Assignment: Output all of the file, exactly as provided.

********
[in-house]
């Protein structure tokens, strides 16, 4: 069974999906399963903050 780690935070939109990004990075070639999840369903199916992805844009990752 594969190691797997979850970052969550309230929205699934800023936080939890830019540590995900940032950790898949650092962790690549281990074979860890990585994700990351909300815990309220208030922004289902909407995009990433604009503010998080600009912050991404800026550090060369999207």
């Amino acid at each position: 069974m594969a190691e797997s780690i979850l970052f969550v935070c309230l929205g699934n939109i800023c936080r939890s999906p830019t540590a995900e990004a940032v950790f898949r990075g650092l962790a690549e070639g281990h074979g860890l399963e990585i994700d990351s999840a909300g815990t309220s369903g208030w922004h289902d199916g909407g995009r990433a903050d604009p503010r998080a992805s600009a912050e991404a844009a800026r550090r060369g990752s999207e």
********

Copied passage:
[in-house]
């Protein structure tokens, strides 16, 4: 069974999906399963903050 780690935070939109990004990075070639999840369903199916992805844009990752 594969190691797997979850970052969550309230929205699934800023936080939890830019540590995900940032950790898949650092962790690549281990074979860890990585994700990351909300815990309220208030922004289902909407995009990433604009503010998080600009912050991404800026550090060369999207």
């Amino acid at each position: 069974m594969a190691e797997s780690i979850l970052f969550v935070c309230l929205g699934n939109i800023c936080r939890s999906p830019t540590a995900e990004a940032v950790f898949r990075g650092l962790a690549e070639g281990h074979g860890l399963e990585i994700d990351s999840a909300g815990t309220s369903g208030w922004h289902d199916g909407g995009r990433a903050d604009p503010r998080a992805s600009a912050e991404a844009a800026r550090r060369g990752s999207e």